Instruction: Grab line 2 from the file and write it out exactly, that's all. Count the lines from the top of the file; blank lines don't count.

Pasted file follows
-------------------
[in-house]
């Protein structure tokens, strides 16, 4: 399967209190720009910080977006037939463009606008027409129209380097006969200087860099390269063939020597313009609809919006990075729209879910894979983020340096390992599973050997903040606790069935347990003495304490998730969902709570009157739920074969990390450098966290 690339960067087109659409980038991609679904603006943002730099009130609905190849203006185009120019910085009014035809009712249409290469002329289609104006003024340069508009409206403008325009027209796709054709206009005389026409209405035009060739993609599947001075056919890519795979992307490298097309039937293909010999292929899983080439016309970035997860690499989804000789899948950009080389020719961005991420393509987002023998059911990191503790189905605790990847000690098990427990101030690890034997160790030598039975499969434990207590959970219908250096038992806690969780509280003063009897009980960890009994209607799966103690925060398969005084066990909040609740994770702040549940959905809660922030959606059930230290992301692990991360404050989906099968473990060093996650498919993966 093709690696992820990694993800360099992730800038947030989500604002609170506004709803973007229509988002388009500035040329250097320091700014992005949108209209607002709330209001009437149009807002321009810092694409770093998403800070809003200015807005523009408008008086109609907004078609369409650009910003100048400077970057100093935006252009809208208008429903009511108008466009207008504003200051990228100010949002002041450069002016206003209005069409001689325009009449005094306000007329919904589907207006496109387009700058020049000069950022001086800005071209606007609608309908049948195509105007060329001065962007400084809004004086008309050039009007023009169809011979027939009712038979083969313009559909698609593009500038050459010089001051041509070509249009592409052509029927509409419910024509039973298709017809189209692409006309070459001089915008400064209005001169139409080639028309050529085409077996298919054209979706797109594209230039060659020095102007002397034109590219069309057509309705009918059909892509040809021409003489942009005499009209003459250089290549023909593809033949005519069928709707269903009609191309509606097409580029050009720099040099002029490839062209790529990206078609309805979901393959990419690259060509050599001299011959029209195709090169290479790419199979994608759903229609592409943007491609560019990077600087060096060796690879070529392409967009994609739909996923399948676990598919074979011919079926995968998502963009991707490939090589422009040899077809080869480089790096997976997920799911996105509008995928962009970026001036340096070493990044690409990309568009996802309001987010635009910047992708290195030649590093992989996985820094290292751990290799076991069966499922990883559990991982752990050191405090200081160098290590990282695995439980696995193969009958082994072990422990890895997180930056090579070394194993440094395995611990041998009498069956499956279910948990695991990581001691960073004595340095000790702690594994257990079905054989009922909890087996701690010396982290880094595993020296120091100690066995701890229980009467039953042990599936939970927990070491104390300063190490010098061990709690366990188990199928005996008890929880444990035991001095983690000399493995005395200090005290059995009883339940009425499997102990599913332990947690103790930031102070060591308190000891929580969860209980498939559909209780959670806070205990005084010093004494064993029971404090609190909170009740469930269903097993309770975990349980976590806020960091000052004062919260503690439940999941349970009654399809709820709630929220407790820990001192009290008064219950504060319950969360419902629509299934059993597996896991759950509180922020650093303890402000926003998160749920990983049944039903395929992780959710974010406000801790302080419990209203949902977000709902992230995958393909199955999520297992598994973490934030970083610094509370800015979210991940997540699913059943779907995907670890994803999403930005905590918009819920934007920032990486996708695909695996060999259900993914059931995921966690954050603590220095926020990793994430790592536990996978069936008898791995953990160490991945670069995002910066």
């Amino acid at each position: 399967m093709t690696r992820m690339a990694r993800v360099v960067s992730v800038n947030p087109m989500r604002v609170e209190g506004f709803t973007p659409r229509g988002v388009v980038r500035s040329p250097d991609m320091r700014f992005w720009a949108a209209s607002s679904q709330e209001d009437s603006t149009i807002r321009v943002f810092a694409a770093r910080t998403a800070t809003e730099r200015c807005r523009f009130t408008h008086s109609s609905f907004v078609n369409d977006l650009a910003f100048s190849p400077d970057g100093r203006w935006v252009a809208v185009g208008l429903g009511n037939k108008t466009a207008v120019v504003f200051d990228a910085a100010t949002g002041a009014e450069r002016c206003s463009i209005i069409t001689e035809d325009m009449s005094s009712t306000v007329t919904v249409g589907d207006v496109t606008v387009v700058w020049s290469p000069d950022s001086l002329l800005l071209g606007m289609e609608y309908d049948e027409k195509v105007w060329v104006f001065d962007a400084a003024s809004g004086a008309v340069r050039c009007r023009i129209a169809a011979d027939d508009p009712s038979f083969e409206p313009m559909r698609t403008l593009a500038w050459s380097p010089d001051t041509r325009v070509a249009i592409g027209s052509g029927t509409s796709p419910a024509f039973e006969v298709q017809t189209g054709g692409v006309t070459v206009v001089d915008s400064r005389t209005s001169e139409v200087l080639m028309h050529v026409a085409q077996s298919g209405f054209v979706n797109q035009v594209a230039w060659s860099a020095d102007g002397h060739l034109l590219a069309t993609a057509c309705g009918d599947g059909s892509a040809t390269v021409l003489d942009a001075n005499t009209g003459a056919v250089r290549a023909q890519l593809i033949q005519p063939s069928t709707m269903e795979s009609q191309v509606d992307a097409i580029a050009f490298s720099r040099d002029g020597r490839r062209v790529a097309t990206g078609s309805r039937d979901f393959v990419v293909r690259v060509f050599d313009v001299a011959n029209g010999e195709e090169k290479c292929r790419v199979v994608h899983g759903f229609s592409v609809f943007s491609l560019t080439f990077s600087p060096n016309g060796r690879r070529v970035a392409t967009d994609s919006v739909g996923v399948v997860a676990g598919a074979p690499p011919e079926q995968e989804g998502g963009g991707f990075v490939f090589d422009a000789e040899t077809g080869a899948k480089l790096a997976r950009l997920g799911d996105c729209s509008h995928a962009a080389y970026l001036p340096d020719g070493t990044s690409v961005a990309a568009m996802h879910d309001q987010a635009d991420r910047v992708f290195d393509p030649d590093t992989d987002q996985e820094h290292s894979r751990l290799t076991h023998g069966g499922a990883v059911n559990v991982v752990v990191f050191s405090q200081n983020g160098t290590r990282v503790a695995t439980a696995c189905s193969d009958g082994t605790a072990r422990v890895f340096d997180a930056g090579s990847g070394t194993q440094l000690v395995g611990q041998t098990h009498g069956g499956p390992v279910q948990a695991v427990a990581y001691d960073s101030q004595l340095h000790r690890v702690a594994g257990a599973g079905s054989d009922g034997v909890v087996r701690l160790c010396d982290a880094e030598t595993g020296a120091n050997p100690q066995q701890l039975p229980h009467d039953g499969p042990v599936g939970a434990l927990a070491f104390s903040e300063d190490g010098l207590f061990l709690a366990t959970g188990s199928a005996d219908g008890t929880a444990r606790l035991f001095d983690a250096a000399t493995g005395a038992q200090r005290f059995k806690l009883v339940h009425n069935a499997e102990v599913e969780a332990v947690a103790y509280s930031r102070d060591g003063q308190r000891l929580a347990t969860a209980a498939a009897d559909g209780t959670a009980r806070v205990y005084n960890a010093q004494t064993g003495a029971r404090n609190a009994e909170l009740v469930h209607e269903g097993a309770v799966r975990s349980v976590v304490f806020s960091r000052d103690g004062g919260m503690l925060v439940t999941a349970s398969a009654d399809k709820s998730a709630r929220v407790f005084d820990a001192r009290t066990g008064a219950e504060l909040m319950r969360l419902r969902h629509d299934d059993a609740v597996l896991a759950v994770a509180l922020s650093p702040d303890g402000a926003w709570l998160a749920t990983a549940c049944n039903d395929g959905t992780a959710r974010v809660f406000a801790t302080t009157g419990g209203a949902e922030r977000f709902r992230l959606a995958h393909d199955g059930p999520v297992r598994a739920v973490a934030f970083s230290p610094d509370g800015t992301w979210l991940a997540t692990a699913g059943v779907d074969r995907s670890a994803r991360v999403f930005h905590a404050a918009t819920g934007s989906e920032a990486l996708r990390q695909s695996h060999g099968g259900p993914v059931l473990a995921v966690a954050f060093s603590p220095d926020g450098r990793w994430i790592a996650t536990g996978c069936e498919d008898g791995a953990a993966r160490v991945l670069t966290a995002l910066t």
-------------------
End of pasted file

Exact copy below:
């Protein structure tokens, strides 16, 4: 399967209190720009910080977006037939463009606008027409129209380097006969200087860099390269063939020597313009609809919006990075729209879910894979983020340096390992599973050997903040606790069935347990003495304490998730969902709570009157739920074969990390450098966290 690339960067087109659409980038991609679904603006943002730099009130609905190849203006185009120019910085009014035809009712249409290469002329289609104006003024340069508009409206403008325009027209796709054709206009005389026409209405035009060739993609599947001075056919890519795979992307490298097309039937293909010999292929899983080439016309970035997860690499989804000789899948950009080389020719961005991420393509987002023998059911990191503790189905605790990847000690098990427990101030690890034997160790030598039975499969434990207590959970219908250096038992806690969780509280003063009897009980960890009994209607799966103690925060398969005084066990909040609740994770702040549940959905809660922030959606059930230290992301692990991360404050989906099968473990060093996650498919993966 093709690696992820990694993800360099992730800038947030989500604002609170506004709803973007229509988002388009500035040329250097320091700014992005949108209209607002709330209001009437149009807002321009810092694409770093998403800070809003200015807005523009408008008086109609907004078609369409650009910003100048400077970057100093935006252009809208208008429903009511108008466009207008504003200051990228100010949002002041450069002016206003209005069409001689325009009449005094306000007329919904589907207006496109387009700058020049000069950022001086800005071209606007609608309908049948195509105007060329001065962007400084809004004086008309050039009007023009169809011979027939009712038979083969313009559909698609593009500038050459010089001051041509070509249009592409052509029927509409419910024509039973298709017809189209692409006309070459001089915008400064209005001169139409080639028309050529085409077996298919054209979706797109594209230039060659020095102007002397034109590219069309057509309705009918059909892509040809021409003489942009005499009209003459250089290549023909593809033949005519069928709707269903009609191309509606097409580029050009720099040099002029490839062209790529990206078609309805979901393959990419690259060509050599001299011959029209195709090169290479790419199979994608759903229609592409943007491609560019990077600087060096060796690879070529392409967009994609739909996923399948676990598919074979011919079926995968998502963009991707490939090589422009040899077809080869480089790096997976997920799911996105509008995928962009970026001036340096070493990044690409990309568009996802309001987010635009910047992708290195030649590093992989996985820094290292751990290799076991069966499922990883559990991982752990050191405090200081160098290590990282695995439980696995193969009958082994072990422990890895997180930056090579070394194993440094395995611990041998009498069956499956279910948990695991990581001691960073004595340095000790702690594994257990079905054989009922909890087996701690010396982290880094595993020296120091100690066995701890229980009467039953042990599936939970927990070491104390300063190490010098061990709690366990188990199928005996008890929880444990035991001095983690000399493995005395200090005290059995009883339940009425499997102990599913332990947690103790930031102070060591308190000891929580969860209980498939559909209780959670806070205990005084010093004494064993029971404090609190909170009740469930269903097993309770975990349980976590806020960091000052004062919260503690439940999941349970009654399809709820709630929220407790820990001192009290008064219950504060319950969360419902629509299934059993597996896991759950509180922020650093303890402000926003998160749920990983049944039903395929992780959710974010406000801790302080419990209203949902977000709902992230995958393909199955999520297992598994973490934030970083610094509370800015979210991940997540699913059943779907995907670890994803999403930005905590918009819920934007920032990486996708695909695996060999259900993914059931995921966690954050603590220095926020990793994430790592536990996978069936008898791995953990160490991945670069995002910066």